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Former Navy Petty Officer Who Did ‘Willfully Torture’ and Starve 5-Year-Old Daughter to Death Learns Her Fate

Briana Shontae Williams

Brianna Shontae Williams

A 30-year-old mother and former Navy petty officer in Florida will spend the rest of her life behind bars for starving and killing her 5-year-old daughter in 2019.

Circuit Judge Kevin Blazs ordered Briana Shontae Williams to serve a life sentence in Florida State Prison for the slaying of young Taylor Williams, prosecutors announced Tuesday. Williams in March pleaded guilty to one count of second-degree murder in her daughter’s death.

According to a press release from the Office of the State Attorney for Florida’s Fourth Judicial Circuit, Williams on Nov. 6, 2019 called the Jacksonville Sheriff’s Office and reported that her daughter was missing. She further claimed that she found the backdoor to her Brentwood home opened, sparking a “massive search effort and investigation” to find the missing child.

As the search efforts unfolded, however, prosecutors say Williams “became uncooperative with law enforcement and lied about several key timeline facts about Taylor.”

“The investigation showed Williams — days prior to Taylor’s disappearance — traveled to a remote area of Alabama where she briefly stayed before immediately returning to Jacksonville,” the release states.

Less than one week after Taylor was reported missing, the Demopolis Police Department in Alabama discovered human remains buried in a shallow grave in the same area where Williams had recently traveled and briefly stopped. Soon after the discovery of the remains, a forensic analysis confirmed that they belonged to Taylor.

In a probable cause affidavit filed with the initial arrest warrant, authorities reportedly said that Williams “did willfully torture, maliciously punish, or willfully cage” her daughter prior to her death, according to a report from the Florida Times-Union. While prosecutors sought a life sentence, Williams’ public defender reportedly asked the court to sentence his client to the minimum 20.5 years in prison, emphasizing that she was a first-time offender who had served her country.

During the sentencing hearing, Judge Blazs said his judgement was based in large-part on his belief that Williams starved Taylor to death before disposing of her body, Jacksonville NBC/ABC affiliate WTVL reported.

Specifically, Judge Blazs cited to evidence produced during the multi-day sentencing hearing that reportedly showed Williams did “no significant grocery shopping” and that when Taylor was last seen she was “small” and appeared to have lost a lot of weight. She was last seen alive in April 2019.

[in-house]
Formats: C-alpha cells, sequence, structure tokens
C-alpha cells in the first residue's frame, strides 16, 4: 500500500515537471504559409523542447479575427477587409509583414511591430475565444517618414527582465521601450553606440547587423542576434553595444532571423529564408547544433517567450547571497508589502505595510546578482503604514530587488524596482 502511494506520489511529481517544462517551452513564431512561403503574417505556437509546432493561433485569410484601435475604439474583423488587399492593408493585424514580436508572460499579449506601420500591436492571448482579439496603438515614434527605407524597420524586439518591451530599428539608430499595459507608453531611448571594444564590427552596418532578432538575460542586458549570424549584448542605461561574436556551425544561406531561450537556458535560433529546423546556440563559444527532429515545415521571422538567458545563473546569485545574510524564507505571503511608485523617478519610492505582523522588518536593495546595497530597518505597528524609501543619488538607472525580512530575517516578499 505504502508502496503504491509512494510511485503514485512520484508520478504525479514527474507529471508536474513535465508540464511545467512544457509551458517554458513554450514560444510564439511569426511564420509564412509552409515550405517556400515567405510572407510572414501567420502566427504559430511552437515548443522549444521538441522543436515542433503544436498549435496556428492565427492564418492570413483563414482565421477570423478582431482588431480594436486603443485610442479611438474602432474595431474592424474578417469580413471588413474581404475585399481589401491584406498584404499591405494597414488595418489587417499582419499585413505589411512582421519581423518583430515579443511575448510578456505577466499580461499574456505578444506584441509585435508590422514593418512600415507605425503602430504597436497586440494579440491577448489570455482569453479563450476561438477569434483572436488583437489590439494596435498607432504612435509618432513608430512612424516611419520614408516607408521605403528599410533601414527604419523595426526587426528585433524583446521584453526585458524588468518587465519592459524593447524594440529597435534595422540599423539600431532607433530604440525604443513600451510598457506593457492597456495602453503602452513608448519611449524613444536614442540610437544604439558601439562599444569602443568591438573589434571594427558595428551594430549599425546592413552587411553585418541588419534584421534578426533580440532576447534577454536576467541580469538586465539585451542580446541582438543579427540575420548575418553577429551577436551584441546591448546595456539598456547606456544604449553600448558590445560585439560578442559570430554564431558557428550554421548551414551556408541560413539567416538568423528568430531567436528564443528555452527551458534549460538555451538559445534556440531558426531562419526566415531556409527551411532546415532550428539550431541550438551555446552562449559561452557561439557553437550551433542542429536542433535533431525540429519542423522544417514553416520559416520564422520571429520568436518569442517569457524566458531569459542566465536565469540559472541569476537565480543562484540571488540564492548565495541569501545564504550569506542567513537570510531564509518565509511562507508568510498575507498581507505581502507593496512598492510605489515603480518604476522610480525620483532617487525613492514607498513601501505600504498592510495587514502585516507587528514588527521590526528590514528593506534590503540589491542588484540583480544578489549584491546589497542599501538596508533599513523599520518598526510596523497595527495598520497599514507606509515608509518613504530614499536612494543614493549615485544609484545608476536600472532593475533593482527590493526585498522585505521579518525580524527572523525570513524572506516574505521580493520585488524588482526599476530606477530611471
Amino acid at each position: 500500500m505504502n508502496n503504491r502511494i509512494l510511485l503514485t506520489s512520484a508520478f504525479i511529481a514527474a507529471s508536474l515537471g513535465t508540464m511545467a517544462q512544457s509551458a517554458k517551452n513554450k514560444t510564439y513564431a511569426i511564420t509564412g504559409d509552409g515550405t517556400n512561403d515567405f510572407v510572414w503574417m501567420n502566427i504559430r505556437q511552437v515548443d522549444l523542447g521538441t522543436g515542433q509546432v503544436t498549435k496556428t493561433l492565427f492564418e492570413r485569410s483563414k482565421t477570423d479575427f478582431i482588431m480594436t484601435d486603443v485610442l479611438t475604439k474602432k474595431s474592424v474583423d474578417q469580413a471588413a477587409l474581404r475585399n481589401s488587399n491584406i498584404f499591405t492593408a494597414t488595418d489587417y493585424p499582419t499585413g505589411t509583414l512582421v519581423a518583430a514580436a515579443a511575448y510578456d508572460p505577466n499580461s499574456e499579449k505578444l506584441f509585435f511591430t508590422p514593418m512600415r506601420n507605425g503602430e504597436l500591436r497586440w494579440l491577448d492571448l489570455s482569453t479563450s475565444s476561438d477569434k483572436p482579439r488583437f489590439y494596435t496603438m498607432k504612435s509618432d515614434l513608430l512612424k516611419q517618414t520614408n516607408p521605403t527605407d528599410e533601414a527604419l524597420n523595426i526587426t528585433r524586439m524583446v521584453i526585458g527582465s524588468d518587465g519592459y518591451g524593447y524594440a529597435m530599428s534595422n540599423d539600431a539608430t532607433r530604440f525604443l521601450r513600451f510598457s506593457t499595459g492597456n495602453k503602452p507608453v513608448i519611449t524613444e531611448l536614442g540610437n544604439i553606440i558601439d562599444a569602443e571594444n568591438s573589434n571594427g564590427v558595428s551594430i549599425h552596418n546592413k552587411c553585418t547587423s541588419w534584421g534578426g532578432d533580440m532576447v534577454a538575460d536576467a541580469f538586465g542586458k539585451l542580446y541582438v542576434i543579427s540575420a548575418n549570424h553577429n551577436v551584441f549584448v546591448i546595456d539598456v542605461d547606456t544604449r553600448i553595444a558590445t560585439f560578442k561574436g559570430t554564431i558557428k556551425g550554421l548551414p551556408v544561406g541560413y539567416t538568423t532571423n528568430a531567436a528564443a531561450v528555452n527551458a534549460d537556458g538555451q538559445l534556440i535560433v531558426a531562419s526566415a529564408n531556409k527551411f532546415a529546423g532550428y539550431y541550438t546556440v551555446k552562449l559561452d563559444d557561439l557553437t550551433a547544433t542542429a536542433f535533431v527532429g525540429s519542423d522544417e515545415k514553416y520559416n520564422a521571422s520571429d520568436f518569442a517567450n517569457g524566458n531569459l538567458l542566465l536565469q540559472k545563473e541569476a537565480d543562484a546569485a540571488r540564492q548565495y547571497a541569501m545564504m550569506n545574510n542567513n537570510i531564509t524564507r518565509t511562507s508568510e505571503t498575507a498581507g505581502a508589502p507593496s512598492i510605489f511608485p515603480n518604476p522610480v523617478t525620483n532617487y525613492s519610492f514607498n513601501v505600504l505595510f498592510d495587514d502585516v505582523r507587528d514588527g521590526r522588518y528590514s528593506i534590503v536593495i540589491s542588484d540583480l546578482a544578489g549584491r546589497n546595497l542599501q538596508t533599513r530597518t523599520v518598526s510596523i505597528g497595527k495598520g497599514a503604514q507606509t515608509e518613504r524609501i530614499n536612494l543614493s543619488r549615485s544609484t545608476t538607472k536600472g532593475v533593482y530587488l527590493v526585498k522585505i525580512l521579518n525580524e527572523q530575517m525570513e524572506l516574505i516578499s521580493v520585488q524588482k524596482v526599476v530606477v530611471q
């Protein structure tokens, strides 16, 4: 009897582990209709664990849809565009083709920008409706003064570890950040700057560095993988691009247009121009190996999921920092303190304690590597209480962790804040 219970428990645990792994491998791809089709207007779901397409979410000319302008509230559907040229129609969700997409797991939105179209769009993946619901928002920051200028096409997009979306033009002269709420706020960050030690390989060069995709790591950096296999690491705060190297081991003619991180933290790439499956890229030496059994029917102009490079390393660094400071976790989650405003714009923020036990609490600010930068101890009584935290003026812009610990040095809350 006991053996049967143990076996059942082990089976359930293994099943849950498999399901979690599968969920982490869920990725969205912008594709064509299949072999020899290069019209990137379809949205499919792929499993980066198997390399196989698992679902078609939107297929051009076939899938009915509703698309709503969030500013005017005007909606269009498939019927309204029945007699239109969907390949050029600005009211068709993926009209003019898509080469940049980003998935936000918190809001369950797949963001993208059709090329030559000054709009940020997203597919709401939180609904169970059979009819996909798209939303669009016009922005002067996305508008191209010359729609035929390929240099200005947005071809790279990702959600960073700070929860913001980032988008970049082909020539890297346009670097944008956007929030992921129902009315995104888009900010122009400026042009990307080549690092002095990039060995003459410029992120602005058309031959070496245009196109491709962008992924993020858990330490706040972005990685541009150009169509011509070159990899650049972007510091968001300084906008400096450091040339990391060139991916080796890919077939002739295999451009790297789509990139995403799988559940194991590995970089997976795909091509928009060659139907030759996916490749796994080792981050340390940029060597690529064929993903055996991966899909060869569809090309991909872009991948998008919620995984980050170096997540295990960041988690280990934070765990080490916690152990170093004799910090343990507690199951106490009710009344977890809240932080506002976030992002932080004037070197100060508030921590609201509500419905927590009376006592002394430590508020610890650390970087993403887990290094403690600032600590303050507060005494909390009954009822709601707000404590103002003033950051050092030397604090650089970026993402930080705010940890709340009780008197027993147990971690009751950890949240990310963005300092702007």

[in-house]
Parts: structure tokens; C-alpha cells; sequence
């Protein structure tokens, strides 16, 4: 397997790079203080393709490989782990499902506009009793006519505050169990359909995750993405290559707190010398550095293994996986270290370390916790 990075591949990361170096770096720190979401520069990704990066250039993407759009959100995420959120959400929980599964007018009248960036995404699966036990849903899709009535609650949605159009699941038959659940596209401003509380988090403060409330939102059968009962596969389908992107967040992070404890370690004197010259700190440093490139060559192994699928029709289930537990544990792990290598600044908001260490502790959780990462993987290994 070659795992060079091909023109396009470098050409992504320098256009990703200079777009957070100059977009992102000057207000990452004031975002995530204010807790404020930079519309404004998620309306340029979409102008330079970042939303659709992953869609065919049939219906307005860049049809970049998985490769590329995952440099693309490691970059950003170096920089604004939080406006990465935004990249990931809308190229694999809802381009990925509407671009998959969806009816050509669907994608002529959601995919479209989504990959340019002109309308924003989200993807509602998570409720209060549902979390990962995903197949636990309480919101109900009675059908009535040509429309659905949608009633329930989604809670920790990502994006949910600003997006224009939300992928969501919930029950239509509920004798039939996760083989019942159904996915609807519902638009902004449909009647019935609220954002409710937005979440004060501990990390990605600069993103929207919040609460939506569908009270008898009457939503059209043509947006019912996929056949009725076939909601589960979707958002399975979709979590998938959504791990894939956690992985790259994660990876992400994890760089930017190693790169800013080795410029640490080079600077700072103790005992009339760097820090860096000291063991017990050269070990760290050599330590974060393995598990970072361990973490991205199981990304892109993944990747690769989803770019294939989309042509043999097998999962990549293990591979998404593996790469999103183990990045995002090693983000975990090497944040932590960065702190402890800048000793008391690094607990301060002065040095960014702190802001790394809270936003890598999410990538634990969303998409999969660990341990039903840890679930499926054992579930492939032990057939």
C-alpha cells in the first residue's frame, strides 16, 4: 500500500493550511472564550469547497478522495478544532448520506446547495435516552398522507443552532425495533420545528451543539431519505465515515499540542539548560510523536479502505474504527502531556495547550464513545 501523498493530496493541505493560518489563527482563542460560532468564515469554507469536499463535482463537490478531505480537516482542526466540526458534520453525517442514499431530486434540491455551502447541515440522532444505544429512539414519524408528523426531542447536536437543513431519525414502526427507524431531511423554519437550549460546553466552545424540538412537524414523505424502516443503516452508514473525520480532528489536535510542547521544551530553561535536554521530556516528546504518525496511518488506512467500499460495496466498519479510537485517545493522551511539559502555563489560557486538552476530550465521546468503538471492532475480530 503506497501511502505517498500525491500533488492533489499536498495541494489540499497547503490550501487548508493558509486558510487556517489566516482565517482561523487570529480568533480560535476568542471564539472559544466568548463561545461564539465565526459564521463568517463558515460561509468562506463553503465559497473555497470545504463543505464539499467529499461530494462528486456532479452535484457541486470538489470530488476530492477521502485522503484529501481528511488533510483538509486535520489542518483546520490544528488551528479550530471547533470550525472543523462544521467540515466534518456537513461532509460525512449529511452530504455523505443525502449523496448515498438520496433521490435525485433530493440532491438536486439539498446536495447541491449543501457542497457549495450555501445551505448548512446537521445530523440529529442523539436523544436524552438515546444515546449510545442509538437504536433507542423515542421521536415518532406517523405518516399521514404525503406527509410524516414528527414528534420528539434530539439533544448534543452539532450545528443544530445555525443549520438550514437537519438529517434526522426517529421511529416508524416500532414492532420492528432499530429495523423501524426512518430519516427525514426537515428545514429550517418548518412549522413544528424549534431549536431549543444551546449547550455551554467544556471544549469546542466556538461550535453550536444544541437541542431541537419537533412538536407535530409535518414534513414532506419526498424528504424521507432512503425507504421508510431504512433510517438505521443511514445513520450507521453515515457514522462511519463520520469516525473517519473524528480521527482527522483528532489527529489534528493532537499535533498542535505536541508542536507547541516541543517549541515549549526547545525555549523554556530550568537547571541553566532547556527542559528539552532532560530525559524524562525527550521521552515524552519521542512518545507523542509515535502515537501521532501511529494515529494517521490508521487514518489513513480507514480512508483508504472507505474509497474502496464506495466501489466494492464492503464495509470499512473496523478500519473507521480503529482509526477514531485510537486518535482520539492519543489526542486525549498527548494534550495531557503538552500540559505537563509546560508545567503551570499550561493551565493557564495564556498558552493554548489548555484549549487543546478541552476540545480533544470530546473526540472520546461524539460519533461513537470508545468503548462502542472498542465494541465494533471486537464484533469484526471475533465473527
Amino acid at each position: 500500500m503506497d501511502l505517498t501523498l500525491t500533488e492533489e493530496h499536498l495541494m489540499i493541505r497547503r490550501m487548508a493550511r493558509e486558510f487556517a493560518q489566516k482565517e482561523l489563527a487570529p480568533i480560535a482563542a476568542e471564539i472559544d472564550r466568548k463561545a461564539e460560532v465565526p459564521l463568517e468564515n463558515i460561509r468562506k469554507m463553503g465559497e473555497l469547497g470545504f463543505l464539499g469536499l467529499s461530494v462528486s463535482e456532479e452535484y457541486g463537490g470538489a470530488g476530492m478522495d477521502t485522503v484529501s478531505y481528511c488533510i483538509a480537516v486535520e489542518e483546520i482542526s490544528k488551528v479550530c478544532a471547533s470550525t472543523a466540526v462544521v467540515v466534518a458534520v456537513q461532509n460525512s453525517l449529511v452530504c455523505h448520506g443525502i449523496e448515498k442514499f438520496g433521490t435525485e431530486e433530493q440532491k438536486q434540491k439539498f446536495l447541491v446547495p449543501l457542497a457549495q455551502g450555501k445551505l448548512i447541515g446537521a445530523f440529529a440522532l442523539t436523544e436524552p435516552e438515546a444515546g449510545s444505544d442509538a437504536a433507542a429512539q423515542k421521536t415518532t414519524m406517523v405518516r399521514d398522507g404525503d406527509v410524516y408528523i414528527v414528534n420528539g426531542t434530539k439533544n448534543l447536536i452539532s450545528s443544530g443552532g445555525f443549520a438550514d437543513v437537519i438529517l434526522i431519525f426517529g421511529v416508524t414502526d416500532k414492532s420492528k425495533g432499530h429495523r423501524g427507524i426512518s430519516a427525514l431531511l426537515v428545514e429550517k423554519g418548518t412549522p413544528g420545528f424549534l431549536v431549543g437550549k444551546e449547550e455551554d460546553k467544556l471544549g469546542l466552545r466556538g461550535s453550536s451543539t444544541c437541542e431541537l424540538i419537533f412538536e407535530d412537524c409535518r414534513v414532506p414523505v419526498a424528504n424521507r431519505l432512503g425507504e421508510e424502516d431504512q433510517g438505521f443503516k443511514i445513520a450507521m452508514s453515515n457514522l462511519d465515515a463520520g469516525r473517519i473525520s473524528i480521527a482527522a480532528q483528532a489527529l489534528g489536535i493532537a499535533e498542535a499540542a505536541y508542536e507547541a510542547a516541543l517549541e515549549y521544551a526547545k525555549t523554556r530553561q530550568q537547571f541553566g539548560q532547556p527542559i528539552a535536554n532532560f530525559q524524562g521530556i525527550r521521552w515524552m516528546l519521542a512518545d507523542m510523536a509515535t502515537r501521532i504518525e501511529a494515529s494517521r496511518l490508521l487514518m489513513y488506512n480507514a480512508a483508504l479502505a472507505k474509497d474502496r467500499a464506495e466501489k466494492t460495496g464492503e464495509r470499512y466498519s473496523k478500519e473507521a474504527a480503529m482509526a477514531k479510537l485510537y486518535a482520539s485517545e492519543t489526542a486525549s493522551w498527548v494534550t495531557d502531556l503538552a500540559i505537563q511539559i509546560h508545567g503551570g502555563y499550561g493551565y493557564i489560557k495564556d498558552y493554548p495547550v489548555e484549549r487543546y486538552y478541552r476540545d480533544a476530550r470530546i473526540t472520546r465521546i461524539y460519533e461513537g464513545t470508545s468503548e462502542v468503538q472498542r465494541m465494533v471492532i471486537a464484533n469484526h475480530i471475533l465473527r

Medical experts were reportedly unable to discern an exact cause of death for Taylor because of “the manner in which her body was disposed,” WTVL reported.

When Williams’ home was searched by law enforcement officials with the Jacksonville Sheriff’s Office, they reportedly found “no evidence a child lived there” save for a small bed. The bed was reportedly covered in urine, feces, and maggots.

However, one of the closets in the apartment that locked from the outside reportedly had blood spatter on the inside floor and walls and smelled of putrid “bodily waste and human decomposition.” An analysis of the blood reportedly matched Taylor’s DNA.

Prior to sentencing, a mitigation specialist from the public defender’s office reportedly read Williams’ statement to the court because she was too “scared and nervous” to read it aloud herself:

I knew what I did was wrong. I failed as a mother, a protector and as a decent human being. I didn’t immediately call the police and when I finally called, I lied and lied some more. I didn’t take any timely opportunity to right my wrongs. I apologize to everyone affected by this tragedy. I’m tormented and punished every day since losing my baby. I tried to kill myself to escape the law, however I’m not asking for any sympathy. I deserve everything I’ve received over the past approximately three years, externally and internally. I lost the most important person in my life. I lost myself. I accept full responsibility for everything. I voluntarily pleaded up to murder. I blame no one but myself.

[image via Jacksonville Sheriff]

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Jerry Lambe is a journalist at Law&Crime. He is a graduate of Georgetown University and New York Law School and previously worked in financial securities compliance and Civil Rights employment law.